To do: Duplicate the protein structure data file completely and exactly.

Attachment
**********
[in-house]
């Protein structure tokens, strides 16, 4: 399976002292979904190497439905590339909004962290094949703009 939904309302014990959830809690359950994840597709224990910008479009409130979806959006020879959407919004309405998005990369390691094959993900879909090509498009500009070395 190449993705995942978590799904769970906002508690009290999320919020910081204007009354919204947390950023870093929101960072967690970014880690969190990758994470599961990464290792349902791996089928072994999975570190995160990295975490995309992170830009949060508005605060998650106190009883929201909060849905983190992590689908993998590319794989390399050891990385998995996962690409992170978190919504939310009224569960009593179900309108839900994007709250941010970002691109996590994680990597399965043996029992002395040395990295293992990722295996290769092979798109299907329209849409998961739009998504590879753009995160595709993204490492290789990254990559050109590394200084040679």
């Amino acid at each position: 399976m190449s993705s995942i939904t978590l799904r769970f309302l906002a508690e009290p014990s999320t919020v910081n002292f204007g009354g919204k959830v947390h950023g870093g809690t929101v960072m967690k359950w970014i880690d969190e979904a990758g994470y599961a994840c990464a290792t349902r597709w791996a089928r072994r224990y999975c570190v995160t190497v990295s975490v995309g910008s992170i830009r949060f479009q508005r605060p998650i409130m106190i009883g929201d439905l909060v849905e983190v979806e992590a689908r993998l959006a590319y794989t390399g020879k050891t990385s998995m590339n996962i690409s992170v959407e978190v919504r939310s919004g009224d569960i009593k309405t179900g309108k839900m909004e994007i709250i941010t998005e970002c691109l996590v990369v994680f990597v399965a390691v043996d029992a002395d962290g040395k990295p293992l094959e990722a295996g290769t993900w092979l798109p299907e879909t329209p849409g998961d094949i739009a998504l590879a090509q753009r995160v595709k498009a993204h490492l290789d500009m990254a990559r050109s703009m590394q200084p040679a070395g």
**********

[in-house]
């Protein structure tokens, strides 16, 4: 399976002292979904190497439905590339909004962290094949703009 939904309302014990959830809690359950994840597709224990910008479009409130979806959006020879959407919004309405998005990369390691094959993900879909090509498009500009070395 190449993705995942978590799904769970906002508690009290999320919020910081204007009354919204947390950023870093929101960072967690970014880690969190990758994470599961990464290792349902791996089928072994999975570190995160990295975490995309992170830009949060508005605060998650106190009883929201909060849905983190992590689908993998590319794989390399050891990385998995996962690409992170978190919504939310009224569960009593179900309108839900994007709250941010970002691109996590994680990597399965043996029992002395040395990295293992990722295996290769092979798109299907329209849409998961739009998504590879753009995160595709993204490492290789990254990559050109590394200084040679």
């Amino acid at each position: 399976m190449s993705s995942i939904t978590l799904r769970f309302l906002a508690e009290p014990s999320t919020v910081n002292f204007g009354g919204k959830v947390h950023g870093g809690t929101v960072m967690k359950w970014i880690d969190e979904a990758g994470y599961a994840c990464a290792t349902r597709w791996a089928r072994r224990y999975c570190v995160t190497v990295s975490v995309g910008s992170i830009r949060f479009q508005r605060p998650i409130m106190i009883g929201d439905l909060v849905e983190v979806e992590a689908r993998l959006a590319y794989t390399g020879k050891t990385s998995m590339n996962i690409s992170v959407e978190v919504r939310s919004g009224d569960i009593k309405t179900g309108k839900m909004e994007i709250i941010t998005e970002c691109l996590v990369v994680f990597v399965a390691v043996d029992a002395d962290g040395k990295p293992l094959e990722a295996g290769t993900w092979l798109p299907e879909t329209p849409g998961d094949i739009a998504l590879a090509q753009r995160v595709k498009a993204h490492l290789d500009m990254a990559r050109s703009m590394q200084p040679a070395g």